Dan Waldschmidt

by Dan Waldschmidt

March 13, 2013

Being a Coward Isn’t Valuable To Anyone.

There is a big difference between “being a giver” and being too paralyzed to ask for lots of money for the value that you deliver. Being a giver means that you take something that already has tremendous value and donate it to someone in need. That’s not the same as charging nothing and hoping that people value what you do more than you do and eventually start paying you for it.

It’s a perspective issue. A very important perspective.

In a busy world where executives move madly from meeting to meeting to meeting, any number of factors convince them subconsciously whether they should be doing business with you or not.  One of those perceptions is the value of your product or services.

Value is an interesting construct. Everyone builds value differently. Part personal experience. Part perceived reward. We each have a different way of looking at something and instantly deciding how much it is worth to us.

A cup of water in the middle of the desert might be worth your life savings if it allows you to have a longer life. But you won’t give away your life savings if you have a rack of bottled water in the refrigerator.

Value is closely tied to how much you charge.

Charging too little for your services is a huge red flag when others determine your value. When you give something away for free and then claim that what you’re giving away has a high value, you become unbelievable. You trip up your audience’s internal BS detector.

And so instead of trying you out, they pass you by. You’re instantly too risky.

A better approach to getting the value that you think you deserve is to charge more for your services then you think you should and then rise beyond that charge with value that is even greater.  Charge $2,000 for a $750 dollar solution. Then deliver $4,000 dollars worth of value.

You get more. They get more.

Everyone is happy.

The simplest solution to achieving big business growth is to deliver more value than people pay for. And you can’t do that for long if you’re giving everything away.  You can’t deliver much value at all if in the back of your head you know you’re not getting paid to do anything at all.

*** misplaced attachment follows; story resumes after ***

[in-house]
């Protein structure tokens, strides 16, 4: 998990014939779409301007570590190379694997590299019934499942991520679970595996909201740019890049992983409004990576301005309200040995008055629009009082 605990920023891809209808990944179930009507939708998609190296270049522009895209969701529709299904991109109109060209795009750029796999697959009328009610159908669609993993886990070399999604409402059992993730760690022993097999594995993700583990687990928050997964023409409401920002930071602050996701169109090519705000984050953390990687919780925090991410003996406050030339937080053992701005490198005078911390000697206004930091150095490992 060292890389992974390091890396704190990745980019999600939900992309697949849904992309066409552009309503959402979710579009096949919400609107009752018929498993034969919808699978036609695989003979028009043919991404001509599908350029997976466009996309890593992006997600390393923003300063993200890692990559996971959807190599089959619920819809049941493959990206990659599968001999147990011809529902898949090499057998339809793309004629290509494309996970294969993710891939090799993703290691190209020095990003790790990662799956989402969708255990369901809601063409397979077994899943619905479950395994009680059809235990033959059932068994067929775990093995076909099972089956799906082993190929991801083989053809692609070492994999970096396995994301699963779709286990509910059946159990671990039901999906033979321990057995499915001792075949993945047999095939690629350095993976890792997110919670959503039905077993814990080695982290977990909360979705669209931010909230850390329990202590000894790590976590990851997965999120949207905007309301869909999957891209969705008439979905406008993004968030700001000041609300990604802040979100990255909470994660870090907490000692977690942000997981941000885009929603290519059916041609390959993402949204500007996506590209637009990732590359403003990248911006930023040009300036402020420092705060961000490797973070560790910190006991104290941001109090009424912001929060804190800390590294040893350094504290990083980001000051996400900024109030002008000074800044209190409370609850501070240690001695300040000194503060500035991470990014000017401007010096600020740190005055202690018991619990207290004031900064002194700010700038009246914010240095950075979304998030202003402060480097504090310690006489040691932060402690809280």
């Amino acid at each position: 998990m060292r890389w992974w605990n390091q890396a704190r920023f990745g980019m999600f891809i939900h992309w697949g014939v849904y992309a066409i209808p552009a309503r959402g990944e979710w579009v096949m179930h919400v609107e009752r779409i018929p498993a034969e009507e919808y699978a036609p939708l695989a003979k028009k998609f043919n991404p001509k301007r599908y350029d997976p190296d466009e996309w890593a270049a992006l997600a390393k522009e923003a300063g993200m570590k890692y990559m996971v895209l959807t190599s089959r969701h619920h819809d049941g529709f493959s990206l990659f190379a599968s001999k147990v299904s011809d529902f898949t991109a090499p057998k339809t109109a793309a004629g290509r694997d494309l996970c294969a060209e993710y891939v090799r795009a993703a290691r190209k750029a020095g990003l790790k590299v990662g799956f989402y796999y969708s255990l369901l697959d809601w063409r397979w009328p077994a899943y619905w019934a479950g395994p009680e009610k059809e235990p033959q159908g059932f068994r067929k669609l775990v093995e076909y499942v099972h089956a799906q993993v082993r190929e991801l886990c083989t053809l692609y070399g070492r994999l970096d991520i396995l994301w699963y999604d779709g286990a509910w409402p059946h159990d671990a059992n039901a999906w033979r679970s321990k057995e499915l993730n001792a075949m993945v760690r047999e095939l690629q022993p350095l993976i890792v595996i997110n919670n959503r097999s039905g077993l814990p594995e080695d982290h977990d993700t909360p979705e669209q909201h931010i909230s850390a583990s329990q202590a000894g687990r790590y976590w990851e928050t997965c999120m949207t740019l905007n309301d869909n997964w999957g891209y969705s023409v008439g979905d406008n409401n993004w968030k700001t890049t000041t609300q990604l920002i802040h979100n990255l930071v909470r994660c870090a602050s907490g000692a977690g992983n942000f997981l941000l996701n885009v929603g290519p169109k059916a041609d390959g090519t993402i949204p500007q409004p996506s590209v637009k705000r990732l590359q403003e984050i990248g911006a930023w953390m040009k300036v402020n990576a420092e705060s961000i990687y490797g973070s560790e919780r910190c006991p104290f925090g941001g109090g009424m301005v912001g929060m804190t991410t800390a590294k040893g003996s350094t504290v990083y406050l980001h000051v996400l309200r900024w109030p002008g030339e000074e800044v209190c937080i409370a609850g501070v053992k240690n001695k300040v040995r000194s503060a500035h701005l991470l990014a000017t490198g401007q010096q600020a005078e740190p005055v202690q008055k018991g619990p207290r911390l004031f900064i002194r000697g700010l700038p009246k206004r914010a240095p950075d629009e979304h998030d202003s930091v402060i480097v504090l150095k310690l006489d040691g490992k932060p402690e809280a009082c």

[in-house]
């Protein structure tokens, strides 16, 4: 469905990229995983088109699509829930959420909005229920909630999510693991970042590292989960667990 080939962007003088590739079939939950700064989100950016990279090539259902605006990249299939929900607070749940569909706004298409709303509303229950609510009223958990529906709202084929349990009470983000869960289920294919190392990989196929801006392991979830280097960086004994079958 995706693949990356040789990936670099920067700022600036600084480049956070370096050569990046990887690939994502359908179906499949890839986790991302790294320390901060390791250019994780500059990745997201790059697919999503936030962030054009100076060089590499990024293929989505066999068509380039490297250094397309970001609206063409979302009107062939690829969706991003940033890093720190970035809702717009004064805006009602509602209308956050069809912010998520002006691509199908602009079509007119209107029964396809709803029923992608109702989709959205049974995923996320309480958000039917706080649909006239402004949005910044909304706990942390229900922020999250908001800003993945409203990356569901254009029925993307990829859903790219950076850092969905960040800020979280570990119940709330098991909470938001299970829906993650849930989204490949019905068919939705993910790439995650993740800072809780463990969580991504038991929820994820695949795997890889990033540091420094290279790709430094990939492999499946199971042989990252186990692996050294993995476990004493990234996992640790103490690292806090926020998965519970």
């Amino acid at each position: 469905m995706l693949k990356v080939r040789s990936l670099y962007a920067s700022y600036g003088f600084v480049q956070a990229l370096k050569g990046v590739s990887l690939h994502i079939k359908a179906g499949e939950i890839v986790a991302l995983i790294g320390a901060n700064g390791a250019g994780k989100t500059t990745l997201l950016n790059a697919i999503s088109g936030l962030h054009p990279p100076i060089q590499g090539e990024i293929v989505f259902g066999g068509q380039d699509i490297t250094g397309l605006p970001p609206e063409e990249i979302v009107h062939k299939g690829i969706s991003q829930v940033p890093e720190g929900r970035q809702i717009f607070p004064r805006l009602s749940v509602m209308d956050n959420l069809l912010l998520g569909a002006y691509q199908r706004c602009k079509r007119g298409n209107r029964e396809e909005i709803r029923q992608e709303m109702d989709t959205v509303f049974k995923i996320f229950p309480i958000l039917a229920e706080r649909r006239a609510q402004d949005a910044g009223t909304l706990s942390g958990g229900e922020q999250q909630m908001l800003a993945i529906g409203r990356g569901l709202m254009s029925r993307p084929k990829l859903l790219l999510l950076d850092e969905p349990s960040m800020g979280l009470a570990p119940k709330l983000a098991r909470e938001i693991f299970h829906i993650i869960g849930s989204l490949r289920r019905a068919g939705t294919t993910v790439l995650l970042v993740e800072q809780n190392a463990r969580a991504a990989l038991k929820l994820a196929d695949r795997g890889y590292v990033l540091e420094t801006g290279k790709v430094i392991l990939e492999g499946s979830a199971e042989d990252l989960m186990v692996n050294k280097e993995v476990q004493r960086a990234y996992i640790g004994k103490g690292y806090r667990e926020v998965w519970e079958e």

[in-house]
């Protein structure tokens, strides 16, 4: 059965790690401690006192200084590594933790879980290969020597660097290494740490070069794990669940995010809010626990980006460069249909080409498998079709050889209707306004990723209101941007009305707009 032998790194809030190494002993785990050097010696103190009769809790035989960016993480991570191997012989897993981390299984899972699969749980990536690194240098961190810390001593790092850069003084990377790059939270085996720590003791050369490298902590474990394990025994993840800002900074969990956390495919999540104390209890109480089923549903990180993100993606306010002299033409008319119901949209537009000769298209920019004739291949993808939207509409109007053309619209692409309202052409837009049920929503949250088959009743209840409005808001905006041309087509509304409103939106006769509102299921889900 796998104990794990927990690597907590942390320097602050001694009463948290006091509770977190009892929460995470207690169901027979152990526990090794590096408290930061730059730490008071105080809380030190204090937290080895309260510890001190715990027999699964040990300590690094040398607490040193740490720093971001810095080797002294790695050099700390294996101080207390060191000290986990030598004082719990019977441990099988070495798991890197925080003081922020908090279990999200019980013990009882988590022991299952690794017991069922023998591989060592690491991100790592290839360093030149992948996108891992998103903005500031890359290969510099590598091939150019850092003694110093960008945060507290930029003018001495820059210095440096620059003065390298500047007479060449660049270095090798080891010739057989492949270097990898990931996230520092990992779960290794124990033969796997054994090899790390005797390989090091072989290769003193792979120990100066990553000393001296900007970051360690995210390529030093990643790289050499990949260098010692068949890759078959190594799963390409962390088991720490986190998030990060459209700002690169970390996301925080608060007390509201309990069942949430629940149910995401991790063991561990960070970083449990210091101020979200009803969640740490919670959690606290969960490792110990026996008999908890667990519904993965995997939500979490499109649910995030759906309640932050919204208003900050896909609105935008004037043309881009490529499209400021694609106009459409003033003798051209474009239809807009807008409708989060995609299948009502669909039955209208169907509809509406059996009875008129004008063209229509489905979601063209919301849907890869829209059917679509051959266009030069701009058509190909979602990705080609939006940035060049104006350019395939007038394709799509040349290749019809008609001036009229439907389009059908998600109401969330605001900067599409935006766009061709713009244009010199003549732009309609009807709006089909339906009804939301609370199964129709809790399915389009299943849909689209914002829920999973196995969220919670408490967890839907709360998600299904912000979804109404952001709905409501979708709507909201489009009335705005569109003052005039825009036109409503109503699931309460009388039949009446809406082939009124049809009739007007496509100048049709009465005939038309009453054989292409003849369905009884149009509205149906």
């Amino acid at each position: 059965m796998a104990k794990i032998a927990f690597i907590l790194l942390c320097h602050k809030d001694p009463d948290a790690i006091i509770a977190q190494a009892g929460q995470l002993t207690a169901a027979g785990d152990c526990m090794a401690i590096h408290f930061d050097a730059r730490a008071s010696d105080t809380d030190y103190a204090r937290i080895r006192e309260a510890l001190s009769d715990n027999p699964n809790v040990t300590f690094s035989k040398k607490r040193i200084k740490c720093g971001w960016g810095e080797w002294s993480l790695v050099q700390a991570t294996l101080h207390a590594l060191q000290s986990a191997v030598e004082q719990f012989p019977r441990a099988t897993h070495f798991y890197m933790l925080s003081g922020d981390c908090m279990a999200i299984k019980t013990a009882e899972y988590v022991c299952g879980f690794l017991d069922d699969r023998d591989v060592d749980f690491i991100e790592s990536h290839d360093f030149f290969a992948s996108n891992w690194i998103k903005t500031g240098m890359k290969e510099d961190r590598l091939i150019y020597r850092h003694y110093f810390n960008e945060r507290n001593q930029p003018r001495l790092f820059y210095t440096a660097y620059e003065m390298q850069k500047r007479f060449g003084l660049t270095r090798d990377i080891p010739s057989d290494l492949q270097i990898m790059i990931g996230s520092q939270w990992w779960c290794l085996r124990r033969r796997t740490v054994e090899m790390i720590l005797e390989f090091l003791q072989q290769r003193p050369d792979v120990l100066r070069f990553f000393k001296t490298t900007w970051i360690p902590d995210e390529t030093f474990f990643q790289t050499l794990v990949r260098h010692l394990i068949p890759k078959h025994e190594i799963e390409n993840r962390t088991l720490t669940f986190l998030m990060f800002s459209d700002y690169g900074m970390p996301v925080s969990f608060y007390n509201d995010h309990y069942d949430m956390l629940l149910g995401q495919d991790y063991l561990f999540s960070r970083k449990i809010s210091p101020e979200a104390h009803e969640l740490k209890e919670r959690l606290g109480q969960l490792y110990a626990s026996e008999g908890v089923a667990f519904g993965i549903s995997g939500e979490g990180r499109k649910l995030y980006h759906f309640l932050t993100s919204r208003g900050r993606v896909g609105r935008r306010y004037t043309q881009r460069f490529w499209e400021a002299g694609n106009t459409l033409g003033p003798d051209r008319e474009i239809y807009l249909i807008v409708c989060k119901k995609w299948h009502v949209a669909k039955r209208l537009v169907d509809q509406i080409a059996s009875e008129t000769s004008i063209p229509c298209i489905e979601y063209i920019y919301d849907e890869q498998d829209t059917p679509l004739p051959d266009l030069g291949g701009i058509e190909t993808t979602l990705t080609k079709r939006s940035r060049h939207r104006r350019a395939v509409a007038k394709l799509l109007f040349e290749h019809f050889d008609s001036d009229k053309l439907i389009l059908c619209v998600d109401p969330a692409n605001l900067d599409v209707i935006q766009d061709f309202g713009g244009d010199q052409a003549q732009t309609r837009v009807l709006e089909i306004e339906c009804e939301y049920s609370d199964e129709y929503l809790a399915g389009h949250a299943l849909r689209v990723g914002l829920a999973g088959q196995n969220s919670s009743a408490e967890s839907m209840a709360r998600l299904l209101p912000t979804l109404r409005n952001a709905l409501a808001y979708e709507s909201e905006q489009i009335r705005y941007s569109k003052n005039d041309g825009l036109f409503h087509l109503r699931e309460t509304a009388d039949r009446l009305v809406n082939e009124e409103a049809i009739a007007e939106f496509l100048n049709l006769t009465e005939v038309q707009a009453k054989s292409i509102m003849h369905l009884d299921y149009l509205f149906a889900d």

By the way, the way you begin a relationship is very important. If the premise of your relationship is that you are giving away your product today for free in the hopes of paid business in the future, you are operating a delusional business strategy.

Keep it simple.

Never discount your product or solution.

If someone needs your help and you want to help them, then do it for free.

Give it as a gift. No strings attached. For everyone else, charge for value.  The value you deliver will be consistently reliable, and memorable.

You won’t be running around hoping that someone eventually feels sorry enough for you to pay you part of what you think you might be worse. Enough already.

About the author

Dan Waldschmidt

Dan Waldschmidt doesn’t just talk about leveling up. He’s obsessed with it. He's set records as an ultra-runner and been the personal strategist for the leading business leaders of our time. He wrote a book, called EDGY Conversations that accidentally became a worldwide bestseller and continues to share his insights from the stage as a keynote speaker and on the blogs and podcasts you will find here. Most days, you'll find Dan heads-down, working on breakthrough strategies for his clients at EDGY Inc, a highly-focused, invite-only, business strategy execution company based out of Silicon Valley.